I've learned firsthand that foreclosure can have a devastating impact on renters. Even the perfect tenant, who pays rent and other household bills on time and cares for the home, could end up racing against the clock to move out before the sheriff comes calling. Worse, an eviction could lower that ideal tenant's credit score, impacting the potential for homeownership and future rental opportunities. I was that ideal tenant. In today's foreclosure-filled market, other renters need to read my story.
Four years ago I discovered the quaint community of villas in Florida because a friend lived there. It was the kind of place where neighbors gathered around the community pool most days of the week. When I first eyed the 1,200-square-foot villa, it was filled with a friend's belongings. He'd recently married and moved away, and the place needed an owner. I wanted to buy the home, but wasn't in a position to do so (I had to clean up my credit, which was damaged after a messy divorce). My friend and I discussed our options and I decided to rent from him while I worked my way toward eventually purchasing the property.
I felt right at home, with the 20-foot vaulted ceilings, two screened porches, and living room large enough to house my monthly gathering of friends. For three years I paid my rent and bills on time and enjoyed renting from my friend. We had a harmonious landlord-tenant relationship, and I was slowly but steadily improving my credit -- with the goal of eventually purchasing the home from him. I happily put some work into the house and took care of some repairs myself. After all, it would be my home someday.
The foreclosure notice arrives
I came home from work one day to an unfamiliar car parked in front of my house. The driver approached me with a foreclosure notice. Random thoughts raced through my mind: "This can't be happening... I just painted the place."
Plan to save my home
The first thing I did was contact the bank. They couldn't speak to me because I was not the owner. So I contacted my friend, the owner, who admitted to using the rent for his own living expenses. He assured me it would take a long time for the foreclosure process to complete and that he still intended to sell to me.
My home was listed for sale to forestall foreclosure, while I stayed focused on my credit score. Three months in, the homeowners association sent a letter demanding the dues as the owner had failed to pay the monthly HOA fees. The owner emailed to see if I was ready to buy.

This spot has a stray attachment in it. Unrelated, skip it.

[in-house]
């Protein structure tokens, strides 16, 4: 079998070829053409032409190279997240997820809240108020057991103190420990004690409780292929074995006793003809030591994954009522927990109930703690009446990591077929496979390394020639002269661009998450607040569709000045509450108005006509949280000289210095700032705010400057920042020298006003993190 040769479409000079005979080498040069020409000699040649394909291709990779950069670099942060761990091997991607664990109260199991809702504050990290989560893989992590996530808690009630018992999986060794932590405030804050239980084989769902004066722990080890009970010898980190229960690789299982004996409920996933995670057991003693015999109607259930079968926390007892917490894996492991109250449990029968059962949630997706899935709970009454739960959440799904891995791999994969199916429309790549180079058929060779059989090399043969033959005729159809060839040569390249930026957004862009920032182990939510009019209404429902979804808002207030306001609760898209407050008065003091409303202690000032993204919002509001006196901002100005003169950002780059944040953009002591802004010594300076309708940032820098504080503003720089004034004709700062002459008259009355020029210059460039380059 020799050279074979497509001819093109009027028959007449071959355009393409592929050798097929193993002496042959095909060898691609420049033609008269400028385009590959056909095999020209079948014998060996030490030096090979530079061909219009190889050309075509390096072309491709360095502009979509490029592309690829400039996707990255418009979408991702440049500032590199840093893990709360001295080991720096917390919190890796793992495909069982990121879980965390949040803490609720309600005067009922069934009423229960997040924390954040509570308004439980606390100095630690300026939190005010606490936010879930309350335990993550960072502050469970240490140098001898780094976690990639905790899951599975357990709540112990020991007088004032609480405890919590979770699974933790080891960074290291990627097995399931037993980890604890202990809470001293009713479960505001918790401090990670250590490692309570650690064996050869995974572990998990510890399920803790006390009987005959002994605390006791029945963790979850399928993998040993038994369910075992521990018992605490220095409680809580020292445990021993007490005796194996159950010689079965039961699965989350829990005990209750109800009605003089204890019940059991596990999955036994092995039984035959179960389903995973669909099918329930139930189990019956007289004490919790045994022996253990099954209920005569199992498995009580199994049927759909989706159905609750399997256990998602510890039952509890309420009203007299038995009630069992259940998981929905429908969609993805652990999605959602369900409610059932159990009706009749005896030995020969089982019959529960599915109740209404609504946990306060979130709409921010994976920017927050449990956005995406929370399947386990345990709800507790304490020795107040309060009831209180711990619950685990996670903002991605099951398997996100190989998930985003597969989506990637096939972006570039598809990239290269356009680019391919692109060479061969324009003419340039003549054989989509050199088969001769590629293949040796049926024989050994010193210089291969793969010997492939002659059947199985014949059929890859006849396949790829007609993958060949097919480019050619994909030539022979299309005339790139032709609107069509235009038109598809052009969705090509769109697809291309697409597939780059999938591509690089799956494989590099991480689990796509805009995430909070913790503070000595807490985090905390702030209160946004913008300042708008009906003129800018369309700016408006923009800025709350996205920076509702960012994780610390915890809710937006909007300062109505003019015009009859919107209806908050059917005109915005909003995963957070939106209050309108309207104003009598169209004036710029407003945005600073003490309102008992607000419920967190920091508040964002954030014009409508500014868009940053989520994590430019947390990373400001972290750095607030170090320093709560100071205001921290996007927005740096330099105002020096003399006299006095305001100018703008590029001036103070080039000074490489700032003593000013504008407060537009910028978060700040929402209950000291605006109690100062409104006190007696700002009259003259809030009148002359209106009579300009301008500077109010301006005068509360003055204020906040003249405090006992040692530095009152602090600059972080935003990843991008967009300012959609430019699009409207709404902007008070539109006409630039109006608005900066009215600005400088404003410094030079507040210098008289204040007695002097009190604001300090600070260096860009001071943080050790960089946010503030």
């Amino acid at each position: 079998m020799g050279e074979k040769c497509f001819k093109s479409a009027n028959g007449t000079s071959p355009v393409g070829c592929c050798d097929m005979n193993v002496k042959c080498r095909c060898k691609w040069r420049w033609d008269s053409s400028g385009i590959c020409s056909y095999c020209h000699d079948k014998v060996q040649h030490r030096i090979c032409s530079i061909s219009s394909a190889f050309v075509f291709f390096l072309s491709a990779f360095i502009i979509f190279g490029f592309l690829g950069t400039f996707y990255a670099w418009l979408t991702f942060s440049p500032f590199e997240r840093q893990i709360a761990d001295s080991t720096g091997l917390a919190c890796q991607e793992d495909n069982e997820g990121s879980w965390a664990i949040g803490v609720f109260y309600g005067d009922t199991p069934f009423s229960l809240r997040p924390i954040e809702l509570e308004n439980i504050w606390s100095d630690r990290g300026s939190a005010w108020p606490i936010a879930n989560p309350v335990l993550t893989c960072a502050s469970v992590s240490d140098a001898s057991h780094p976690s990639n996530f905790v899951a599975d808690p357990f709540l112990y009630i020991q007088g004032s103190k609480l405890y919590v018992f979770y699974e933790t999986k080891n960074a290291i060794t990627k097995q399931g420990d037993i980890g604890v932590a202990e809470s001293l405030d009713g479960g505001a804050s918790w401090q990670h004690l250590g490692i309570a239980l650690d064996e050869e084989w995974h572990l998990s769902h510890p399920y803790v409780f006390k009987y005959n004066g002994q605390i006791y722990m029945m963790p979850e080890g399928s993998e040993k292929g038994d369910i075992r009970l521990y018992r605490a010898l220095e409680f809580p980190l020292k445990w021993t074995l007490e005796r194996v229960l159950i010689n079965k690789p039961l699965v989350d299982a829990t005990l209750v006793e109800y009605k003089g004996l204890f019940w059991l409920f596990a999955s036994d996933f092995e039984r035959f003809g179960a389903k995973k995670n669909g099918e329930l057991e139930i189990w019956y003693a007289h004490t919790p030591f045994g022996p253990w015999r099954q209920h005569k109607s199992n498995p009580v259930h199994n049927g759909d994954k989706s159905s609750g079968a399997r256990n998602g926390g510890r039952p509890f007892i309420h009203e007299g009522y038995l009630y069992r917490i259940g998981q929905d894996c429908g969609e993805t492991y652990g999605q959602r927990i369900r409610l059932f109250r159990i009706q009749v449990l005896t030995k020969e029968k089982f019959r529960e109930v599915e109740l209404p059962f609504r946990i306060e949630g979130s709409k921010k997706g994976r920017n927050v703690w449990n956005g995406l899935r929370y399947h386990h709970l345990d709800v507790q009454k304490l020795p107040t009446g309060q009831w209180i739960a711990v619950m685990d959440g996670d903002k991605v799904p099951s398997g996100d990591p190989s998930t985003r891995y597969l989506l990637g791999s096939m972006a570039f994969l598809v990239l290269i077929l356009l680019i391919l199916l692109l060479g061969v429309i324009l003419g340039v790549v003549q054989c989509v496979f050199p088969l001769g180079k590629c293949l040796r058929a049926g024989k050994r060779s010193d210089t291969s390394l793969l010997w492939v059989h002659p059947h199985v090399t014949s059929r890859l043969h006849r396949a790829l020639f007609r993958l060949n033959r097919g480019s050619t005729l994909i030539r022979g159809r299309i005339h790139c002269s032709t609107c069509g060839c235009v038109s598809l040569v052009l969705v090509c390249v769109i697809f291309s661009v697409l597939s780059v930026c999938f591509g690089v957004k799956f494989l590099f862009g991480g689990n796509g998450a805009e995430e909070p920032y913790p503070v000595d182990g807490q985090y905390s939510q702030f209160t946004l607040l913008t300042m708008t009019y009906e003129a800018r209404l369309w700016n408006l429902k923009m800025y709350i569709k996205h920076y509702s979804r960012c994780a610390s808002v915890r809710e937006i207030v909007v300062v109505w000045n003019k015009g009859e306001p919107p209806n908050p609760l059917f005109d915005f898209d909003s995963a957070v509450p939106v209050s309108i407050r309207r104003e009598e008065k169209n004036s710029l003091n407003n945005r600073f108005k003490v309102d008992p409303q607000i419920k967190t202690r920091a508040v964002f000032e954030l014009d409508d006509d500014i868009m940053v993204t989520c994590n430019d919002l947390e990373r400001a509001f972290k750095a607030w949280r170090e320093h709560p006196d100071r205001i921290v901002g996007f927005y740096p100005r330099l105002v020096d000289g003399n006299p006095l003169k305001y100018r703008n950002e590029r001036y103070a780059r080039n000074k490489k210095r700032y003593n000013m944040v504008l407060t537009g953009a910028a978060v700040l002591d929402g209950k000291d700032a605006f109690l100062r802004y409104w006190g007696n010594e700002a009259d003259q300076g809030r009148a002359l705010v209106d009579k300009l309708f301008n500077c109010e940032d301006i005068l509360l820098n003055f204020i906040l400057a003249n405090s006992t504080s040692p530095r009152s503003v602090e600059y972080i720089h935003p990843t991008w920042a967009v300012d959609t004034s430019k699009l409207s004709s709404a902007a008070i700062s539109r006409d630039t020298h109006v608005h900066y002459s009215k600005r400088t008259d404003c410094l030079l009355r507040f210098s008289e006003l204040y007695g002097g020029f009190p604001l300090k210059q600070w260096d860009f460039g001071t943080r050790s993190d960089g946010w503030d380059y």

Relief in sight
Renewed effort with mortgage companies was promising and I obtained a 30-year fixed loan commitment. The payment was actually going to be less than the rent I'd been paying. With relief I submitted an offer for a full-price purchase of the home.
A week went by and no word from the seller's agent. After several inquiries, he emailed that I should deal directly with the owner. After another week, the answer to my offer was an eviction notice from the owner's attorney!
I went to court armed with the purchase documents and emails from the owner stating his intention to sell the house to me. Though the owner was not there, his attorney made it clear he was not interested in selling. I was stunned as the judge ruled in favor of the owner; it was apparently legal that he lead me, as tenant, to think I might actually be able to buy the home (in order to collect rent from me) and then evict me so he could walk away from his mortgage obligation.
All my savings, earmarked for a home purchase, now went toward moving expenses, and the credit I worked so hard to improve (by over 200 points) was now below the 620 needed to qualify for a mortgage.
I had three days to vacate.
Moving on from the home -- and the friendship
Friends banded together and within two days my house was packed and put in storage and I moved in with my son until I could find a new place to live. I did find a townhouse to rent, but my new place cannot accommodate my monthly gatherings with friends. Due to the eviction, I have limited rental options.
I learned some hard lessons in all this:
- Never rent from a friend. You lose a friend and gain an enemy.
- Move at the first sign of foreclosure -- don't wait for an eviction notice. An eviction will affect your credit and rental options in the future. Don't make any assumptions based on what the homeowner says; just find someplace else to live right away.
While it might be hard to walk away from the place you call home, it's much harder to do it in three days. And the cost to your emotions, your credit, and your bank account is just not worth the fight.
- Real Estate
- credit score